Supporting children who have experienced grief and loss

Losing someone close is always a difficult experience at any age but experiencing grief as a child can be particularly complicated.  So many difficult emotions can arise and it can feel very overwhelming and hard to navigate.

What kind of reactions might we see in children who have experienced grief or loss?

There are a wide range of reactions that we might see and all of these will be very individual; grief is not the same for everyone.  Some children may appear to not react at all, especially if they are under six years old, as it can be hard for them to process or realize that death is permanent.  They may also find it hard to stay with their grief, moving in and out of it at different times.

Being very angry at the person who has died or other people is another way that children may try to manage strong emotions, as well as denial or taking a lot of responsibility for other people in the family.

How can we explain grief and loss to young people?

It is important to be honest and use the words dead or death with young people.  Try and share the cause of death in simple terms with the child or young person, so that they have all the information and do not blame themselves. 

Teenagers can be particularly vulnerable, as they often try and solve problems themselves and are not so open to talking to adults.  Schools can be really helpful here for offering support and care, as well as trusted adults that the young person may feel able to communicate with more.

What can be helpful for children and young people to manage their grief?

Being clear in how we communicate and what information we offer is key.  Allowing and acknowledging any emotions that come up is key and can help provide a safe space for the child.  Sometimes young people can find it hard to just talk about the things that they find difficult, so finding creative ways to allow for some connection can be really helpful.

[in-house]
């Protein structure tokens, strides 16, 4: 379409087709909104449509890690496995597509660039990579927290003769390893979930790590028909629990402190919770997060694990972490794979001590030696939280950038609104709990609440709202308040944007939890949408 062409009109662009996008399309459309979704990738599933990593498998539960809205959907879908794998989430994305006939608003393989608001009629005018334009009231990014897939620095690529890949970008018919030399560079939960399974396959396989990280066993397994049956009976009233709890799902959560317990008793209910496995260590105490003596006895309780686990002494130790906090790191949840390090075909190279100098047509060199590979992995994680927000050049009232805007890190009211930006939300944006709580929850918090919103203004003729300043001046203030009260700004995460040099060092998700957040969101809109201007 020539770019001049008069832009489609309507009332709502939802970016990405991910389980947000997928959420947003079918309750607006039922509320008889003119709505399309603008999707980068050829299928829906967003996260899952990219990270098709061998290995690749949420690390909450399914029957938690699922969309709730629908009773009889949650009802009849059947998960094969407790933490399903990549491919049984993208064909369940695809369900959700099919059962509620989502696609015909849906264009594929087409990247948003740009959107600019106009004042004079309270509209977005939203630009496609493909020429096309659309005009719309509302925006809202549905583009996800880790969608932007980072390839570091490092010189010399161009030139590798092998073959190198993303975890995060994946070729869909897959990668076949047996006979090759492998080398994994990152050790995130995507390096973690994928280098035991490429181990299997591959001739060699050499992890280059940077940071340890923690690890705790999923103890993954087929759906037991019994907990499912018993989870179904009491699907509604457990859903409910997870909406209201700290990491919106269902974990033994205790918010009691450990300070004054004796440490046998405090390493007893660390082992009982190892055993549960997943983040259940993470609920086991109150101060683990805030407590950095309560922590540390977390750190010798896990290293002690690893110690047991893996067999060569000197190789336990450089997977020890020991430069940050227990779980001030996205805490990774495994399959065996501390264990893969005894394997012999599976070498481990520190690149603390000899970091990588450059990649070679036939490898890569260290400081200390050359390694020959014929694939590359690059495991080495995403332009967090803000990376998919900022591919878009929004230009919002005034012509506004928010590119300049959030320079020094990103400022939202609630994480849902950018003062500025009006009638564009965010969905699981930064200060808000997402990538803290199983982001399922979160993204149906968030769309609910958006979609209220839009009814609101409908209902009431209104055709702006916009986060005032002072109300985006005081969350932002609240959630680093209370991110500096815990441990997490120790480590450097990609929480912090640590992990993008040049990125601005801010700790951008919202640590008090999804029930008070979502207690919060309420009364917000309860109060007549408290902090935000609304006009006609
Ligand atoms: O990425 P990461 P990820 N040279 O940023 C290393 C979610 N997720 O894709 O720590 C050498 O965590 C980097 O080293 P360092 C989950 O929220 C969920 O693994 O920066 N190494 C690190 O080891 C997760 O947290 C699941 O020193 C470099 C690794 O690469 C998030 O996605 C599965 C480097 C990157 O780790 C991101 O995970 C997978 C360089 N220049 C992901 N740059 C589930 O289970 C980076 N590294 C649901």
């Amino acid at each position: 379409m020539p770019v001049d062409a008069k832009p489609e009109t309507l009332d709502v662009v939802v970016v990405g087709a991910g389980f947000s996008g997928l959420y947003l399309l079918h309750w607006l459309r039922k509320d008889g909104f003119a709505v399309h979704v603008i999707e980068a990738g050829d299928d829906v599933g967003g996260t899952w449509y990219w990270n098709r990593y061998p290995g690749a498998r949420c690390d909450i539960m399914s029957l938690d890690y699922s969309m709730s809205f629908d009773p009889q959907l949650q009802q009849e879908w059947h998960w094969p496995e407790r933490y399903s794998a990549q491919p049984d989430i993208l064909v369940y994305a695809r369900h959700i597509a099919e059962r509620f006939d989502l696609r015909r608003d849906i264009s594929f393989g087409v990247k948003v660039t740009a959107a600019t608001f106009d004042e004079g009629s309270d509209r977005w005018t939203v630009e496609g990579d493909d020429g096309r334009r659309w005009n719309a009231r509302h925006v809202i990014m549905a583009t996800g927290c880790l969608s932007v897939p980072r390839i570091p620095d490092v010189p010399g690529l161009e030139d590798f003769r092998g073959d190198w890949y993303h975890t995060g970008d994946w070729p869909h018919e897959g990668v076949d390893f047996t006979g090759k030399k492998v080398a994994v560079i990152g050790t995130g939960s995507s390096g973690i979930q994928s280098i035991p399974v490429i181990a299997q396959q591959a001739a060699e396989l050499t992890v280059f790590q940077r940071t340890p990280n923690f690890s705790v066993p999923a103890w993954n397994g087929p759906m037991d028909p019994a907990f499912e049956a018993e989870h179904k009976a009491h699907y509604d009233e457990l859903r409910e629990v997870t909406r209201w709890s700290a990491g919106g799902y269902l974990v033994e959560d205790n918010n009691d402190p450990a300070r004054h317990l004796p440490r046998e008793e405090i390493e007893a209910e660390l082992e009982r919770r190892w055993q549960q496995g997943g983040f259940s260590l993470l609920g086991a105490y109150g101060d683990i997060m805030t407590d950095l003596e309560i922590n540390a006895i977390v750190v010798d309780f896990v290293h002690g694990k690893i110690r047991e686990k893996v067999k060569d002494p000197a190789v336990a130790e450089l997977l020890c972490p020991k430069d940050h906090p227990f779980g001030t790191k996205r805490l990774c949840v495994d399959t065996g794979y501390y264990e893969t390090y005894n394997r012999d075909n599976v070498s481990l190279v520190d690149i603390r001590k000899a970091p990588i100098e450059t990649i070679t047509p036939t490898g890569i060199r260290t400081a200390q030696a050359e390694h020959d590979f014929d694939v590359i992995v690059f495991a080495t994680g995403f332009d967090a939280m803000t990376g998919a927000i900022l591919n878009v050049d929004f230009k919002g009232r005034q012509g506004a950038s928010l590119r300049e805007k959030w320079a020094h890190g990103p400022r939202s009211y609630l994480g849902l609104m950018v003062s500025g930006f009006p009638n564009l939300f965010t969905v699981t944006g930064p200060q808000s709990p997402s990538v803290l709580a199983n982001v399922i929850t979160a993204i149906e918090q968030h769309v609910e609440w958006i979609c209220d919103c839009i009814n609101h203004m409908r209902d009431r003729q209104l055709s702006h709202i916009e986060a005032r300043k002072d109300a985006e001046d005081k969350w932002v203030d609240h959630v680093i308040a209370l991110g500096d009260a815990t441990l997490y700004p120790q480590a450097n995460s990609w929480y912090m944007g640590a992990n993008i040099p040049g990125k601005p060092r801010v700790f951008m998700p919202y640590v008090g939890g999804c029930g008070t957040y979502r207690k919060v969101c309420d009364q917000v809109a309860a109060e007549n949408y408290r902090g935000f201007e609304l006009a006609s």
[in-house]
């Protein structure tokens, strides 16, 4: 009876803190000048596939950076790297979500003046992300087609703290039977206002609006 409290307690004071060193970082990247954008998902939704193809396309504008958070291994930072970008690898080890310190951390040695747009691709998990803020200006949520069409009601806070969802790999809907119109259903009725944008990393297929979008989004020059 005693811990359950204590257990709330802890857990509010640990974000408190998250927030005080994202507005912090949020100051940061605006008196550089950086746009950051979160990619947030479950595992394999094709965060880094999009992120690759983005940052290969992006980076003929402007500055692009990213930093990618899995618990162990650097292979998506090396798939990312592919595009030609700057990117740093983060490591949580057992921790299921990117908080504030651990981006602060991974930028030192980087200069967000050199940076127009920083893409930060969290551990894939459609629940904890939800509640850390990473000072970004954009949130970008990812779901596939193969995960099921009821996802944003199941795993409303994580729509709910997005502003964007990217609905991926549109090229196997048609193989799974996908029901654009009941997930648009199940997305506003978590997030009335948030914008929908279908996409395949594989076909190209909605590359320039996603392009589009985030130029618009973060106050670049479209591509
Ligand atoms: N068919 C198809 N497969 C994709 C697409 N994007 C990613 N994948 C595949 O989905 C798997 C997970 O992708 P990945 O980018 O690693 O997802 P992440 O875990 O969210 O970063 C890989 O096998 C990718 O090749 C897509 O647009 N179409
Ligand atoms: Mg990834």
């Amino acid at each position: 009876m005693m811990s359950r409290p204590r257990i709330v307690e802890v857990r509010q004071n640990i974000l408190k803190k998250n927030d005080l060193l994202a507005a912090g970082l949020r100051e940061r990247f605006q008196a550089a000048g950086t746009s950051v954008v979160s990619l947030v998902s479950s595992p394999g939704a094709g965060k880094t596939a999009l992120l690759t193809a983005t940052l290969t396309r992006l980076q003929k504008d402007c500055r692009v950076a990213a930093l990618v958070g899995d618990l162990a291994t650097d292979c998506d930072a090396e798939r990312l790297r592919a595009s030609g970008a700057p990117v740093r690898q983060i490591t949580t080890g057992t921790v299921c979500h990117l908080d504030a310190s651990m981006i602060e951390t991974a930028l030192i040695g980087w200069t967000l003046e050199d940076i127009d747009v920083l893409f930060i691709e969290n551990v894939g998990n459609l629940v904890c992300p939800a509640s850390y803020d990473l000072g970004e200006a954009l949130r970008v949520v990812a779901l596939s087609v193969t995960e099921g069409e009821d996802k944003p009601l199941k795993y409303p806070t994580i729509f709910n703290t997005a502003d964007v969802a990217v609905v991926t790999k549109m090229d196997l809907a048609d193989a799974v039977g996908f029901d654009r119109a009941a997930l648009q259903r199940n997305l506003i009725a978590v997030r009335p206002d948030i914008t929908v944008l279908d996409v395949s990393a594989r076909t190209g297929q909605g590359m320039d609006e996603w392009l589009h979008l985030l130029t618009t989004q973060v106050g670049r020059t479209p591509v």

Consider activities and support such as:

  • Making a memory box with the young person to help them remember the loved one and to store treasured keepsakes.
  • Creating a memory bracelet or necklace using coloured beads to represent different memories with the person the child has lost.
  • Writing letters or painting/drawing pictures to the person who has died – what would the child/young person like to tell them?
  • Marking important anniversaries with special events, such a lighting candles or going for a walk to a momentous place.
  • Helping the child or young person to identify traits or qualities they have inherited from the person they have lost (either genetically or through time spent with the loved one).
  • have an activity picker that can be created online.
  • Books such as “Goodbye Mog” and “Badger’s parting gifts” can be helpful for young children to make sense of loss.  There are also book lists recommended on charity sites such as Jeremiah’s Journey.
  • Finding an outlet for feelings and supporting this, such as a favourite activity or new hobby. It is important to give time to the child’s feelings and accept any emotion that they express without shutting them down.
  • Consider charities that support different types of loss.  Suicide can be very different to illness and there may be some charities that specialse in this and can offer support.
  • Think about liaising with schools around support for the child or young person to return to their normal routines.  There may need to be adaptations around offering them more choice or control, managing routines and offering a safe space for them within the school.
  • Consider seeking support from a trained therapist or counsellor to provide the child or young person with a safe space to explore difficult feelings; art or play therapy can be useful if children find it challenging to talk openly. Further information about our therapy services for children and young people can be found here.

Final thoughts

Be mindful that grief is complicated and can take time to process.

Open lines of communication in as many different ways as possible.

Look after yourself and your own emotions. Find some time to process how you feel, if this is relevant and support yourself in whatever way feels OK for you.

Engage with schools or other external agencies if necessary.  Young people sometimes have adults outside of the family that they feel able to talk to or feel supported by.


There are many resources available for supporting grief in young people.  A few are included below.

Children’s Bereavement Charity in Plymouth, UKJeremiahs Journey

Home – Pete’s Dragons (


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